form so that strong-equality holds. The example "C"
implementation can also note that some of the tags it
may not convert to canonical form, so for those nodes
only weak-equality is available.
Anyway. I will probably only have an hour or so per day to
work on this over the next month; this is quite a bit of
work, and I need feedback at all points of the way. Every
few days I'll post an update to the list, and collect
comments... your feedback would be useful.
Oren, could you "update" the rest of the spec to handle
the change from typefamily/format to tag? This would be
very cool; and this gives us a clear dividing line.
My "outline" for the model section is now:
- motivating why we do models (as a shared vocabulary)
- gives a pretty diagram (Brian's will work)
- very quickly outline of the models (syntax -> serial -> graph)
- discusses how there are actually two graph models: strong and weak
- perhaps gives a "stacked" diagram showing how each model
builds onto the previous model, making it more "syntaxish"
- human presentation
- incremental delivery
- native typing
- getting information to flow nicely between stages
4.3 Strong (Native) Graph
- an idealized model where all types are known by the loader
- quick overview of what this models: native objects or
a generic model using canonical forms, or cave drawings
- defines a scalar node as an opaque value with a mandatory tag
- defines each scalar tag as having a canonical form
- defines strong equality of scalars based on canonical form
- defines strong equality of collections recursively
- explain that this model represents how YAML views native
systems or canonical representations of YAML information.
4.3 Weak (Generic) Graph
- a more realistic model where one or more types are not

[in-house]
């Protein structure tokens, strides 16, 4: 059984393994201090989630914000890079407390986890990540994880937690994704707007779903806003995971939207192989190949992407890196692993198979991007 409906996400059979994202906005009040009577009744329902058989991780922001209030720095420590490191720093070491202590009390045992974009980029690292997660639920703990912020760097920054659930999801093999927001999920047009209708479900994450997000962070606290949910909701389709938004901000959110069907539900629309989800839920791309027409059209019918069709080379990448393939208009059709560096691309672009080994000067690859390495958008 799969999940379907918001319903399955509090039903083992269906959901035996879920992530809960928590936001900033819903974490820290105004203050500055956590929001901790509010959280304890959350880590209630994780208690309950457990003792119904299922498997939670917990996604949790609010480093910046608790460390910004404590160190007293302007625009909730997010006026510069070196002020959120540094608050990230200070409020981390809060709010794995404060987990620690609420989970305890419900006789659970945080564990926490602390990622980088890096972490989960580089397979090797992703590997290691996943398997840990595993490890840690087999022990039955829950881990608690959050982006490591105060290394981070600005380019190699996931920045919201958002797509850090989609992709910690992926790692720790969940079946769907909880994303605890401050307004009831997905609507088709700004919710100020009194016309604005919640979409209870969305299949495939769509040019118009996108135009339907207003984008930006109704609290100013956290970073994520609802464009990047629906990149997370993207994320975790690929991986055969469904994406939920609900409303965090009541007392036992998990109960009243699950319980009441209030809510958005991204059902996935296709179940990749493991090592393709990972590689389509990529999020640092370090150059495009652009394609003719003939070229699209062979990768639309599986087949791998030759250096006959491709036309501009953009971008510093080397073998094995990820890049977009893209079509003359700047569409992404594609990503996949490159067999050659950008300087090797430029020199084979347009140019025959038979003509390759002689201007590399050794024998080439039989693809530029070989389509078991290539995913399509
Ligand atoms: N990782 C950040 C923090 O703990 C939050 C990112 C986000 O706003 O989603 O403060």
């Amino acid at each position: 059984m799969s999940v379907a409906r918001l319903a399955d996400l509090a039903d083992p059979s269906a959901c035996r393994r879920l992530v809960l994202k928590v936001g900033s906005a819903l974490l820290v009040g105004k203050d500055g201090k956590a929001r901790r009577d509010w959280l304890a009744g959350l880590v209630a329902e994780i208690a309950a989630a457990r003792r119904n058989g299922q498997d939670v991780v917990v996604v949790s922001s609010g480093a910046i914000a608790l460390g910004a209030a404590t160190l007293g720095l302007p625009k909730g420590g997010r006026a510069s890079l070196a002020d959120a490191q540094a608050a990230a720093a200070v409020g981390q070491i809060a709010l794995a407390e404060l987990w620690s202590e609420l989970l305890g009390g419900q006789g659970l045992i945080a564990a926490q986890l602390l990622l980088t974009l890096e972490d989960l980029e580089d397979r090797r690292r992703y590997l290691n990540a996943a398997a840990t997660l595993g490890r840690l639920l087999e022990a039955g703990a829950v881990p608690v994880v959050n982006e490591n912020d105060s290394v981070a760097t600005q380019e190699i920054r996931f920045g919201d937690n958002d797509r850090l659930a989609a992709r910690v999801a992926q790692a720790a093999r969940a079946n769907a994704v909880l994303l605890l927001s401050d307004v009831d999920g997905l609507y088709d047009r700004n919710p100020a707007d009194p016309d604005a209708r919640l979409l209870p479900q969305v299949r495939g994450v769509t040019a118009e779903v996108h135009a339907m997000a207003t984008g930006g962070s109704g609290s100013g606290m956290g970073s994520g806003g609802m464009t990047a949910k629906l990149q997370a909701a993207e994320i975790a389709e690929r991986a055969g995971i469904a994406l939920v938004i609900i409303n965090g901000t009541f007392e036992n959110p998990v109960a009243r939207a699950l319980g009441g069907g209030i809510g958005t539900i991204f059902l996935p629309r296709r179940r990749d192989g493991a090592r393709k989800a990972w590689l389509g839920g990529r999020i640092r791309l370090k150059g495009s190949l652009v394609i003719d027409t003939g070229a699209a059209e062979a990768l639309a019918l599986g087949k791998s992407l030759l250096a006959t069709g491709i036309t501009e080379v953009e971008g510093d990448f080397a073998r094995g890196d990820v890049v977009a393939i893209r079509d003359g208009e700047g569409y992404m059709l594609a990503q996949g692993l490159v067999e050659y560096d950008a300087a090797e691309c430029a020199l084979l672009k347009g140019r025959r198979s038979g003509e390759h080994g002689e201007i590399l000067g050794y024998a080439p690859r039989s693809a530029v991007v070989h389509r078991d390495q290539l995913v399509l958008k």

known by the loader; so we have weak equality for some
subset of the nodes.
- quick overview discussing how not every native binding
will know about every scalar tag, and the problems caused
- defines a scalar node as a string value with an optional tag
- defines weak equality as yes, no, unknown terinary operator
- specifies how YAML texts which comply with the weak graph may
fail to load into the strong graph: (a) keys which are
unknown in a mapping that are equivalent under strong
equality, (b) scalar values which have a specified tag, but
where the string provided does not match the tag's expectations,
for example --- !int X
- explain how this model represents what would be exposed
via a random access (DOM-like) viewer API.
4.4 Serial (Tree) Model
- quick overview how this model adds only those elements
necessary to break a graph (either weak or strong) into
a sequential pipe
- introduces alias/anchor
- introduces key order
- introduces scalar "chunking"
- mentions that this model specifies the "minimum"
requirements for a push/pull parser or emitter API.
4.5 Text (Syntax) Model
- quick overview how this model adds all of the YAML goodies
that makes human presentation nice
- add styles
- add comments
- add directive
- add details (new line endings, indentation, etc.)
- mentions that this model specifies the requirements for
a lexer API that preserves all aspects of a YAML text.
Comments, of course, are very welcome.